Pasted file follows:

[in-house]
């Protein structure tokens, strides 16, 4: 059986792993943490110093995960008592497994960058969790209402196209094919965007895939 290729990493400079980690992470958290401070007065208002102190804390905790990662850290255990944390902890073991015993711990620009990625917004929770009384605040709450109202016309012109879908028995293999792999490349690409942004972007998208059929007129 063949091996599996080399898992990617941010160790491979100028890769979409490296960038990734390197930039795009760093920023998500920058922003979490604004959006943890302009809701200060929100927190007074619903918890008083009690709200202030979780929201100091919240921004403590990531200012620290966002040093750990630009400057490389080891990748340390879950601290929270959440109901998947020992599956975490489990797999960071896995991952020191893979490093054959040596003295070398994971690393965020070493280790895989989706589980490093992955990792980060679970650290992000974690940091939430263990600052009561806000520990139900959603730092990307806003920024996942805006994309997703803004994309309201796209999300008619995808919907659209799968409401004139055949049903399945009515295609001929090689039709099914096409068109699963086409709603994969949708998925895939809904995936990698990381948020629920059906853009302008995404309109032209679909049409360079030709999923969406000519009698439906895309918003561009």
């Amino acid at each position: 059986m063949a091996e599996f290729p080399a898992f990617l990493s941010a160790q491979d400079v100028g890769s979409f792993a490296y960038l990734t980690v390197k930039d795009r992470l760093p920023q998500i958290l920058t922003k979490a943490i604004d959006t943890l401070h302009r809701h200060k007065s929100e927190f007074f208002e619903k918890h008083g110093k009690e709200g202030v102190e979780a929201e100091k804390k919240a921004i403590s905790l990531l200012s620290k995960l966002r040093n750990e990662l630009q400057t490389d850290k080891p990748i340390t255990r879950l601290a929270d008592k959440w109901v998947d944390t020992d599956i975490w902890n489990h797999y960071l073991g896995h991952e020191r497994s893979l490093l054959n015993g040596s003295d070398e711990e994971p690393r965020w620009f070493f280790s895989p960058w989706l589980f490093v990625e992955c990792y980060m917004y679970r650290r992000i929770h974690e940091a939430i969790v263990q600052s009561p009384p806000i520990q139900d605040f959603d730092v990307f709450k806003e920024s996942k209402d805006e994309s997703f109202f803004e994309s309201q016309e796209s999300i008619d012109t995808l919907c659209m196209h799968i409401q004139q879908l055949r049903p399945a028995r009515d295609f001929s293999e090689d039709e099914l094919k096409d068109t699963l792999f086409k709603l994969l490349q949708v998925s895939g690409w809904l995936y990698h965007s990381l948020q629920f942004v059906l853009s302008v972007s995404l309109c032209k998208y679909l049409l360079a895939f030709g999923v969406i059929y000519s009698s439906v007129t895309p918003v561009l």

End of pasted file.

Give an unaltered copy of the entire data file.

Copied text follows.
[in-house]
């Protein structure tokens, strides 16, 4: 059986792993943490110093995960008592497994960058969790209402196209094919965007895939 290729990493400079980690992470958290401070007065208002102190804390905790990662850290255990944390902890073991015993711990620009990625917004929770009384605040709450109202016309012109879908028995293999792999490349690409942004972007998208059929007129 063949091996599996080399898992990617941010160790491979100028890769979409490296960038990734390197930039795009760093920023998500920058922003979490604004959006943890302009809701200060929100927190007074619903918890008083009690709200202030979780929201100091919240921004403590990531200012620290966002040093750990630009400057490389080891990748340390879950601290929270959440109901998947020992599956975490489990797999960071896995991952020191893979490093054959040596003295070398994971690393965020070493280790895989989706589980490093992955990792980060679970650290992000974690940091939430263990600052009561806000520990139900959603730092990307806003920024996942805006994309997703803004994309309201796209999300008619995808919907659209799968409401004139055949049903399945009515295609001929090689039709099914096409068109699963086409709603994969949708998925895939809904995936990698990381948020629920059906853009302008995404309109032209679909049409360079030709999923969406000519009698439906895309918003561009």
């Amino acid at each position: 059986m063949a091996e599996f290729p080399a898992f990617l990493s941010a160790q491979d400079v100028g890769s979409f792993a490296y960038l990734t980690v390197k930039d795009r992470l760093p920023q998500i958290l920058t922003k979490a943490i604004d959006t943890l401070h302009r809701h200060k007065s929100e927190f007074f208002e619903k918890h008083g110093k009690e709200g202030v102190e979780a929201e100091k804390k919240a921004i403590s905790l990531l200012s620290k995960l966002r040093n750990e990662l630009q400057t490389d850290k080891p990748i340390t255990r879950l601290a929270d008592k959440w109901v998947d944390t020992d599956i975490w902890n489990h797999y960071l073991g896995h991952e020191r497994s893979l490093l054959n015993g040596s003295d070398e711990e994971p690393r965020w620009f070493f280790s895989p960058w989706l589980f490093v990625e992955c990792y980060m917004y679970r650290r992000i929770h974690e940091a939430i969790v263990q600052s009561p009384p806000i520990q139900d605040f959603d730092v990307f709450k806003e920024s996942k209402d805006e994309s997703f109202f803004e994309s309201q016309e796209s999300i008619d012109t995808l919907c659209m196209h799968i409401q004139q879908l055949r049903p399945a028995r009515d295609f001929s293999e090689d039709e099914l094919k096409d068109t699963l792999f086409k709603l994969l490349q949708v998925s895939g690409w809904l995936y990698h965007s990381l948020q629920f942004v059906l853009s302008v972007s995404l309109c032209k998208y679909l049409l360079a895939f030709g999923v969406i059929y000519s009698s439906v007129t895309p918003v561009l």